Introduction to Pollinators
The generally observed decline of flying insects includes pollinators. A better understanding is therefore needed of how land use practices, in particular in agriculture, affect pollinators. One important pollinator species are honey bees (Apis mellifera). They are managed and can therefore not represent all pollinators, but the wealth of data and knowledge available for honey bees, and their high level of public attention, has made them a key species of concern, for example for pesticide risk assessment.
This BiodDT use case thus focusses on honey bees, but the workflows for including data on land use and weather can also be adapted for other pollinator species and ultimatey for addressing species interactions in pollinator communities, for example competition between honey and wild bees. We will examine how different spatial land use practices, climate scenarios and beekeeping practices affect the vitality and survival of honey bee colonies. The use case is located in Germany and the ultimate aim is to produce a map assessing the quality of the landscape for honey bee vitality and survival.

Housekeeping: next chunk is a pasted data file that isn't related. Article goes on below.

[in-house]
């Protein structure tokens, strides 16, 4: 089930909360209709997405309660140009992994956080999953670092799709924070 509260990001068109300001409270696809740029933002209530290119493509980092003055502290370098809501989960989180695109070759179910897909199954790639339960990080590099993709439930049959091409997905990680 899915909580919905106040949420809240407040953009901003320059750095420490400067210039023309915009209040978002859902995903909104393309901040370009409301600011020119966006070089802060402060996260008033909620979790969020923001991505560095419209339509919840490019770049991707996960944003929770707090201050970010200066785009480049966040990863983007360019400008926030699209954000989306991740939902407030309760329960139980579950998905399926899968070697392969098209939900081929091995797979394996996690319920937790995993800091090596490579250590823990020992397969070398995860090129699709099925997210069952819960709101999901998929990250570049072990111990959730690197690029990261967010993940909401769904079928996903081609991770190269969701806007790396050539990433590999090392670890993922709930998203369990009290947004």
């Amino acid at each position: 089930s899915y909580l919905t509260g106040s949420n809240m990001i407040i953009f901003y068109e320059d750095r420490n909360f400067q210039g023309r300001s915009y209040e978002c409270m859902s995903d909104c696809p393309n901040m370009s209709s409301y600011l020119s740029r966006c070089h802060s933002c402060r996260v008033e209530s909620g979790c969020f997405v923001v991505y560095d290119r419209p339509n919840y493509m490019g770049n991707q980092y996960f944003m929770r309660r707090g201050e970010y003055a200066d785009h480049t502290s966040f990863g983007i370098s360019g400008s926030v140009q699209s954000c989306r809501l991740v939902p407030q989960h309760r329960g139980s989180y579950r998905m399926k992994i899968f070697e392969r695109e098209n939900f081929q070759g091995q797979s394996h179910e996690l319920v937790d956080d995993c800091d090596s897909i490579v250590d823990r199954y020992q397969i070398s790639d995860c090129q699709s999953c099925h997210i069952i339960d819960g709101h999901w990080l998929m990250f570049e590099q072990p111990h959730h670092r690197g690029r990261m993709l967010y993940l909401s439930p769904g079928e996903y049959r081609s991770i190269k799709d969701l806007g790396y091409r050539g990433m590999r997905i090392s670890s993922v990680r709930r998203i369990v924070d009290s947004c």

We will populate the well-documented and freely available simulation model BEEHAVE, which has been used in more than 20 studies for specific areas around a single colony. We will use publicly available land use maps that are based on Sentinel 2 data and classify each 20 m x 20 m pixel of Germany with one out of 19 major land use types. Weather data will be assessed through the rdwd R package that identifies the nearest weather station of the German Weather Service and downloads the needed data for example the maximum daily temperature and daily sun shine hours.
These land use and weather data are used as the two the main drivers for BEEHAVE. For valdidation and calibration, publicly available TrachtNet data on daily stock weight changes of more than 500 hives will be used. These data inform about the daily amount of nectar collected, and consumed, by a colony, which can be compared to BEEHAVE output.